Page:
On the other hand, it’s a ridiculous question, because at this point, haven’t the disciples figured out that there’s more to Jesus’s mission than just Israel? And that’s just the point. Hey hadn’t figured it out yet. Israel was still at the forefront of their brains. So no; it wasn’t the right time, and that wasn’t even the right question to ask.

Businessmen and Clock

Businessmen and Clock

So Jesus replied in an absolutely appropriate way: It’s not for you to know the times and seasons God has set into motion. However, what it is for you to know is these 2 things:
Wait. Wait for the Holy Spirit to come to you and give you power. Wait for the right time, and you will know exactly when that is when it happens. You’ve been baptized by water, now wait for the Spirit to do the work in your life.
Secondly, when that’s done, I want you to go. Go and be witnesses. Tell the people of my work. And not just here in Jerusalem, but throughout Israel. And then don’t stop. Tell the people of Samaria too. Yes, that Samaria. The ones that are your sworn enemies. They get the good news too. And then, once you’ve given the good news to your enemies, give it to the rest of the world.
Why? Because the news is too good for just one country, one group of people. The good news is for everyone. It is healing, and liberating, and saving, and it’s for everyone. So no, I’m not going to Restore Israel. That’s not what I’m about doing. I’m going to restore Everything. All of Creation. I’m going to restore the whole world to the way it ought to be. You’re going to finally see the kingdom of heaven, and it’s going to be on earth, and it will be so that you won’t be able to tell the difference between Earth and heaven.

What Are you Waiting for?

At that point, Jesus left. Ascended. Gone. And now we are left here, here to do the work of the Gospel.
It can be a bit of a letdown honestly; here we were, expecting the end-game to happen and the Kingdom of God to be made known on earth, and then the switcheroo happens, and we’re expected to do the work of the Kingdom here and now, before the end. Because that’s the secret. The Kingdom is Coming, yes, but it’s also here now. It is among us. Such is a mystery worth pondering.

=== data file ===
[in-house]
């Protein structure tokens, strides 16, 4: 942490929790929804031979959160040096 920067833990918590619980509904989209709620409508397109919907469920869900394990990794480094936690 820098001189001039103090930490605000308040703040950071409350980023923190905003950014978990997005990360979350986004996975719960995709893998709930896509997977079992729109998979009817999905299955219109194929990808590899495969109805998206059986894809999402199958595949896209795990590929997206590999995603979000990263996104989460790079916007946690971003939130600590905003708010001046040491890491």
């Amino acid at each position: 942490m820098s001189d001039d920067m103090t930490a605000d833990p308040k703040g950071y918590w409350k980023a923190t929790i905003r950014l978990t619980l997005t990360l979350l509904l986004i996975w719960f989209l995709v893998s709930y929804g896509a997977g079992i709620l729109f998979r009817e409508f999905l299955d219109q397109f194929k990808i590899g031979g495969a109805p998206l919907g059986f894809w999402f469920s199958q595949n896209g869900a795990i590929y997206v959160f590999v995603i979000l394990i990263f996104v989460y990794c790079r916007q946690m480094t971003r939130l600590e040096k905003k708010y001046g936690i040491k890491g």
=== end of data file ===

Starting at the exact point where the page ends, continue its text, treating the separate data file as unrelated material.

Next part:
IN the meantime, we do the work. I love the end of this story; the disciples gaping upwards as they watch Jesus Ascend to the heavens. Dumbstruck. And out of nowhere, beside them, out of view, shows up two angels saying “Hey! Disciples! What are you doing? Don’t you have somewhere to be? He said to wait for the Spirit! And then he said to get to work! SO DO THAT!
I love it when Angels do stuff like that. We get all caught up in the miracle, and they come alongside and smack us upside the head to remind us to get to work! And what work it is! Wonderful work. Miraculous work in its own right. Beautiful, healing work. But first, we need to be patient for the right moment.
So we wait for the kingdom, but we also work for the kingdom now. What a wonderful way to move on up in the world? Amen.

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About grantimusmax

Grant Barnes, aka Grantimus Maximus, aka The Nerdcore Theologian. He is a graduate of Perkins School of Theology with a Masters Degree in Divinity. He is also a commissioned elder in the United Methodist Church, and Senior Pastor at Hemphill First United Methodist Church and Pineland United Methodist Church. He graduated from Texas State University Cum Laude with a Bachelor's degree in English, minor in History. He watches way too many movies, reads too many books, listens to too much music, and plays too many video games to ever join the mundane reality people claim is the "Real World." He rejects your reality, and replaces it with a vision of what could be, a better one, shaped by his love for God.
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2 Responses to Movin’ on up, Acts 1:1-11